Twelve additional documentaries are part of the upcoming Park City, Utah-based festival across the Documentary Premieres and Spotlight categories.
Laura Dunn and Jef Sewell’s Look & See: A Portrait of Wendell Berry (Spotlight); Susan Froemke, John Hoffman and Beth Aala’s Rancher, Farmer, Fisherman (Documentary Premieres); and Michelle Latimer‘s forthcoming Viceland series Rise (Special Events) have been selected as part of the festivals new environmental awareness program titled The New Climate.
Academy Award-winning filmmaker Barbara Kopple (pictured) marks her return to Sundance with the world premiere of This Is Everything: Gigi Gorgeous, a film that tests a family’s love by profiling an Olympic-bound diver’s transition into a woman.
Elsewhere, Sundance will play host to the world premiere of Primetime Emmy-winner Stanley Nelson‘s latest film Tell Them We Are Rising: The Story of Black Colleges and Universities, which reveals the impact of Black colleges and universities in America over their 150-year history.
Fresh off an Oscar nomination for 2015′s Winter on Fire: Ukraine’s Fight for Freedom, American filmmaker Evgeny Afineevsky will return to the festival circuit with the world premiere of Cries from Syria, in which the European migrant crisis and ongoing hostilities in Syria are reexamined and recontextualized.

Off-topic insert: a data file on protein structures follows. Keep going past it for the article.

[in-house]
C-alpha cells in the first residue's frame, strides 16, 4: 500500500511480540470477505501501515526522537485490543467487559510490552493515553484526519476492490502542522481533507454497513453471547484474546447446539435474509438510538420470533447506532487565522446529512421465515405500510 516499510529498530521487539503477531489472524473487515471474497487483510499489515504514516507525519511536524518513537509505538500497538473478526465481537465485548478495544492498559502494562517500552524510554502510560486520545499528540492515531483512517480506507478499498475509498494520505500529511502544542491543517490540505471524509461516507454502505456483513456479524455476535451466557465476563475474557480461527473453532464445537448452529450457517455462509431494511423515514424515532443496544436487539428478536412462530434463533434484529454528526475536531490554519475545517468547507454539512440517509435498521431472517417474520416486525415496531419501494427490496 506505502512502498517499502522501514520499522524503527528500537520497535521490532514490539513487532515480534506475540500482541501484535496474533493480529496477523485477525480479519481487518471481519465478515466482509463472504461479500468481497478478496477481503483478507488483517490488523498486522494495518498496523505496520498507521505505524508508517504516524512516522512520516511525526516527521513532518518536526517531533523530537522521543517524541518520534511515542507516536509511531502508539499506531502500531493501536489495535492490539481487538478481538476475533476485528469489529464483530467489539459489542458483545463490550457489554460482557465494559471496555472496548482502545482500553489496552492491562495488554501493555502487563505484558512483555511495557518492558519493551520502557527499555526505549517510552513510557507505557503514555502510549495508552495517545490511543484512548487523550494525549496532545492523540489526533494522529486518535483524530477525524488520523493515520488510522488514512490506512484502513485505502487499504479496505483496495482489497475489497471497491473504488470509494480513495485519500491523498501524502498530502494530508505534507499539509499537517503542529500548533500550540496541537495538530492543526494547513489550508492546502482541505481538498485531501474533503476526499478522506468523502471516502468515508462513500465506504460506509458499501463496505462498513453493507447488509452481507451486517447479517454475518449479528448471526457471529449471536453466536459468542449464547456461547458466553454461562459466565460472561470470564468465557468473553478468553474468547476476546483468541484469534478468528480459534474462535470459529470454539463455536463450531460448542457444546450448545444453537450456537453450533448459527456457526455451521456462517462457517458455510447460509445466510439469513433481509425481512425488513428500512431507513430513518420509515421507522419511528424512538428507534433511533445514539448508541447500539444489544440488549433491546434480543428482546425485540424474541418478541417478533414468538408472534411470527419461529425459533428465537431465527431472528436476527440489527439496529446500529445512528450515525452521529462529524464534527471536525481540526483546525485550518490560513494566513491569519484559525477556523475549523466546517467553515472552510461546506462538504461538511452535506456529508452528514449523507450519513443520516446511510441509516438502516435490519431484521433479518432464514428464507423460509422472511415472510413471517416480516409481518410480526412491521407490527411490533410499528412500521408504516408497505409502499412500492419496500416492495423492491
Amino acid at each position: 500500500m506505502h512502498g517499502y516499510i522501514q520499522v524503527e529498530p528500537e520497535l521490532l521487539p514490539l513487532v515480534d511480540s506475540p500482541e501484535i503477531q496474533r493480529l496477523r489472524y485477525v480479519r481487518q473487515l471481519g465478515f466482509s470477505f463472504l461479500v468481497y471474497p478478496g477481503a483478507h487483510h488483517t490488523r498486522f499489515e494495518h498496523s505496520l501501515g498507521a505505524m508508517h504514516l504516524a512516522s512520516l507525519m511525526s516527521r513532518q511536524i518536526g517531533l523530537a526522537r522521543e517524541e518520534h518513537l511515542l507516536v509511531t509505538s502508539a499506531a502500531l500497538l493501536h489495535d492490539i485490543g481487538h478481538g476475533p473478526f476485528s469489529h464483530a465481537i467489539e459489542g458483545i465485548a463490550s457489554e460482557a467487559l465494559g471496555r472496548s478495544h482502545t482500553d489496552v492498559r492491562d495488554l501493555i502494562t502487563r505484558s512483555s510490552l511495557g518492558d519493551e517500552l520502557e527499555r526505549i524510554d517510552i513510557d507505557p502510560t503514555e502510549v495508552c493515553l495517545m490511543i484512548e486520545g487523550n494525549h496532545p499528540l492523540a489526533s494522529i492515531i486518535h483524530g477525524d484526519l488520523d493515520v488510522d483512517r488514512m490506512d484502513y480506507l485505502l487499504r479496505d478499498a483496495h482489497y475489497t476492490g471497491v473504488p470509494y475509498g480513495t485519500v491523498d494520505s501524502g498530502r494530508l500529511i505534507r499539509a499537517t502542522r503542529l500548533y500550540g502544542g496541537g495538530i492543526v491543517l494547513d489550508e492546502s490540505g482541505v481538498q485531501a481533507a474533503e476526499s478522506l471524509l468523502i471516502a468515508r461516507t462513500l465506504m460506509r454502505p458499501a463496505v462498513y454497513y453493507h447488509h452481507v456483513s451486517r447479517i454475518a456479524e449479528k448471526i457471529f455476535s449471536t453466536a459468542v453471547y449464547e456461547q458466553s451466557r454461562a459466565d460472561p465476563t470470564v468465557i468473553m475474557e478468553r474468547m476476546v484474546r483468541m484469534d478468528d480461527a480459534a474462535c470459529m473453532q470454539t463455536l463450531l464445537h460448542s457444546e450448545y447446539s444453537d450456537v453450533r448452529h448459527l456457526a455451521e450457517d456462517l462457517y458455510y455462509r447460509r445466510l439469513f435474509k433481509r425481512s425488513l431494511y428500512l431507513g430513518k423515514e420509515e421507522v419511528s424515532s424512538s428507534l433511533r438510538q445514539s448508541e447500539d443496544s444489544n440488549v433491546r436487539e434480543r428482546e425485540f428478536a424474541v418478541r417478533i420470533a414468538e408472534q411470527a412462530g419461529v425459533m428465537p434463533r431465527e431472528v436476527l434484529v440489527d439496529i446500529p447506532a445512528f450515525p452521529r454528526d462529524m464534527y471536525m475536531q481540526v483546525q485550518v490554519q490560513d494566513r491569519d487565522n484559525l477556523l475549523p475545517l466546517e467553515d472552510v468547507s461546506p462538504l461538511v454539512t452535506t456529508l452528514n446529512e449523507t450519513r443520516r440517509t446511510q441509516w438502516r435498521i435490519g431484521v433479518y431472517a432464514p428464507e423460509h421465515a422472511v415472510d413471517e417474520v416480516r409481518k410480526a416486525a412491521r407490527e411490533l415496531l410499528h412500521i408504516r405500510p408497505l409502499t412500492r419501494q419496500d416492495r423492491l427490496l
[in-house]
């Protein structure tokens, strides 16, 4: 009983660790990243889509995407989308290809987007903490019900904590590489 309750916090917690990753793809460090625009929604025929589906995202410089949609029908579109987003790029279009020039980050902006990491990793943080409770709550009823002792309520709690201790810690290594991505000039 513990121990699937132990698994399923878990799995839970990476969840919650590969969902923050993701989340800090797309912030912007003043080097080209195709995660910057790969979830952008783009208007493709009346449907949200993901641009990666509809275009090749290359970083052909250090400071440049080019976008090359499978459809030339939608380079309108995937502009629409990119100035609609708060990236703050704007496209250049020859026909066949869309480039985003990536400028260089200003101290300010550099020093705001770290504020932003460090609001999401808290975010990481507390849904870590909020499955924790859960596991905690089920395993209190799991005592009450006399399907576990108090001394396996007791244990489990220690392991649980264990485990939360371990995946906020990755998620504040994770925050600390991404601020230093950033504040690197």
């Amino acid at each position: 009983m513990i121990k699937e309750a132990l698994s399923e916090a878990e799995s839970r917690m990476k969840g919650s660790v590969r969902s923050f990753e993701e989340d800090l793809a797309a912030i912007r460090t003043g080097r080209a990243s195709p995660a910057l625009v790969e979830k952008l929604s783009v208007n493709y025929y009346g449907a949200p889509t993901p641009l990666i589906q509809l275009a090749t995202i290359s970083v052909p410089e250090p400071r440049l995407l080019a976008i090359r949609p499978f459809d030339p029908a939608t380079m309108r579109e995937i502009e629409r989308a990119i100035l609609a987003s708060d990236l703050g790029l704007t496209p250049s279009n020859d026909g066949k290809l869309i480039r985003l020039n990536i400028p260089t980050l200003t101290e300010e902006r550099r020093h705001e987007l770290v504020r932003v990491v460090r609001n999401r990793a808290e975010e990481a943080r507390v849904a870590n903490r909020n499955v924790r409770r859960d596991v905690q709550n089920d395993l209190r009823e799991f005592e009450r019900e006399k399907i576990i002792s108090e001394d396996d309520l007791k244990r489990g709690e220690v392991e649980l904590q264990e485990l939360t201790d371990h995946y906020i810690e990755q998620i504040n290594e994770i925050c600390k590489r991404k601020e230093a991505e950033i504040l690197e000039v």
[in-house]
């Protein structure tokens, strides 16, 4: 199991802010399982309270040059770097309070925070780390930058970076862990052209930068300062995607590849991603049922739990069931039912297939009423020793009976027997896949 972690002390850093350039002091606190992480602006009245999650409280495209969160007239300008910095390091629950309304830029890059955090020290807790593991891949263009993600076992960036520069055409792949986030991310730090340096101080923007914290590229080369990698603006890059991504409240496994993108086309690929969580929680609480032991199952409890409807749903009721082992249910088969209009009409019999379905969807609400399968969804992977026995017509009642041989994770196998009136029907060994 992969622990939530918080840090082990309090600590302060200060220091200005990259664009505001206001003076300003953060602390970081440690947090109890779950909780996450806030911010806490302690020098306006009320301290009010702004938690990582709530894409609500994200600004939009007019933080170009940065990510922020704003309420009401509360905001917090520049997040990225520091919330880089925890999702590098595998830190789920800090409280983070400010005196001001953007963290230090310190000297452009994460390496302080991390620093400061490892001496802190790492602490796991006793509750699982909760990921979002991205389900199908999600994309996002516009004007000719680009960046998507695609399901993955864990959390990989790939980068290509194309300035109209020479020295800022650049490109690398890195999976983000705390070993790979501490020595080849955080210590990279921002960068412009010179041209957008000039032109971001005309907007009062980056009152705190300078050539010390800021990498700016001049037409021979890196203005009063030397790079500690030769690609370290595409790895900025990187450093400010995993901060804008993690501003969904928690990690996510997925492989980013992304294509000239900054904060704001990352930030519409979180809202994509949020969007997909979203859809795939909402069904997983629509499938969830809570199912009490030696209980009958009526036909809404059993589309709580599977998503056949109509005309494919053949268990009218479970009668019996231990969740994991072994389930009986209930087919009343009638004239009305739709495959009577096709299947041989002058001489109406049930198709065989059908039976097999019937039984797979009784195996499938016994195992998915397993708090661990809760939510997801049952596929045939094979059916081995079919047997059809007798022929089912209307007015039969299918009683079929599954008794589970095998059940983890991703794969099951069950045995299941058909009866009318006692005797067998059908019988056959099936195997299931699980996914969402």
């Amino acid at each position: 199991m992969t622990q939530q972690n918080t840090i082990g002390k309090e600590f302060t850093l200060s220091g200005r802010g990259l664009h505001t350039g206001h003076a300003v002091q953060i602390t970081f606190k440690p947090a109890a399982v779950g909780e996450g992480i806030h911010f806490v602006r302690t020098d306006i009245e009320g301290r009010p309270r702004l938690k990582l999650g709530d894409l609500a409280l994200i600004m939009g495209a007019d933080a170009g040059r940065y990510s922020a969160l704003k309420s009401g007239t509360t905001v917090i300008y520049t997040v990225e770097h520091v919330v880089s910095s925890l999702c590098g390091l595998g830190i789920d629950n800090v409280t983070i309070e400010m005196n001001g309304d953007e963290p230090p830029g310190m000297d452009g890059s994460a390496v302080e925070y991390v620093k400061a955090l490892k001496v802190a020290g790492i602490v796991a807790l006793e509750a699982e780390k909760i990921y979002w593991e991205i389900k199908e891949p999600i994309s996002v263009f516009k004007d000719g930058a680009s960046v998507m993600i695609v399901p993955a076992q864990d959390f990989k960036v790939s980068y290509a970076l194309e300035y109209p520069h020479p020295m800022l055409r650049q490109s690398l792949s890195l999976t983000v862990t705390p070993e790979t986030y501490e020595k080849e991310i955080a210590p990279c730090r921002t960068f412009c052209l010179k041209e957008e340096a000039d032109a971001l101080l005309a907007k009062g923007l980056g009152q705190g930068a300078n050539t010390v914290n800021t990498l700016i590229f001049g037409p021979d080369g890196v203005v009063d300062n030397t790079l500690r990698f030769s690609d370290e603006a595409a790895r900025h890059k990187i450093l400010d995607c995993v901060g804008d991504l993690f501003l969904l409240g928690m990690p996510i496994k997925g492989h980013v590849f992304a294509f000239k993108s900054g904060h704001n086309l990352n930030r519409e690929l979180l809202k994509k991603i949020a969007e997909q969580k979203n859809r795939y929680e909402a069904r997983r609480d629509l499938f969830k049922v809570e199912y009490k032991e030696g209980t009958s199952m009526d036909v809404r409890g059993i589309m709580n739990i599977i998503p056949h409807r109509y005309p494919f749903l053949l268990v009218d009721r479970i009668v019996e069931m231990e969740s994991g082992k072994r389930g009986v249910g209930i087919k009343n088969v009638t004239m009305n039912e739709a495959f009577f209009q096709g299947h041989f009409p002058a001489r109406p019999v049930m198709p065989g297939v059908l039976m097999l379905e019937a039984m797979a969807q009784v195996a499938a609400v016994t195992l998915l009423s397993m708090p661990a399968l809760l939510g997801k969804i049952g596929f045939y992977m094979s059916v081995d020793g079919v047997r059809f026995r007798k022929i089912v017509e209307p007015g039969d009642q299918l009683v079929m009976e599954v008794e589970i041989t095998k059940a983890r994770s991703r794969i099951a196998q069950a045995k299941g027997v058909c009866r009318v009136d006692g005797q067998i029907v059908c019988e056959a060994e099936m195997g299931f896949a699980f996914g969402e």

“Powerful visions of our times — past, present and future — resound throughout these sections. Inspired storytellers are shining a light on urgent issues or providing an exhilarating escape from them,” said Trevor Groth, director of programming for the Sundance Film Festival, in a statement. “From citizen journalists to robust and powerful roles for women — in front of and behind the camera — these projects are a testament to the force and value of the individual.”
Sundance will unveil its Short Film program in the coming days.
The 2017 Sundance Film Festival takes place in Park City, Salt Lake City and at Sundance Mountain Resort from Jan. 19-29.
The full list of 2017 documentary premieres follows, with descriptions provided by the festival.
500 Years / U.S.A. (Director: Pamela Yates) — From a historic genocide trial to the overthrow of a president, the sweeping story of mounting resistance played out in Guatemala’s recent history is told through the actions and perspectives of the majority indigenous Mayan population, who now stand poised to reimagine their society. World Premiere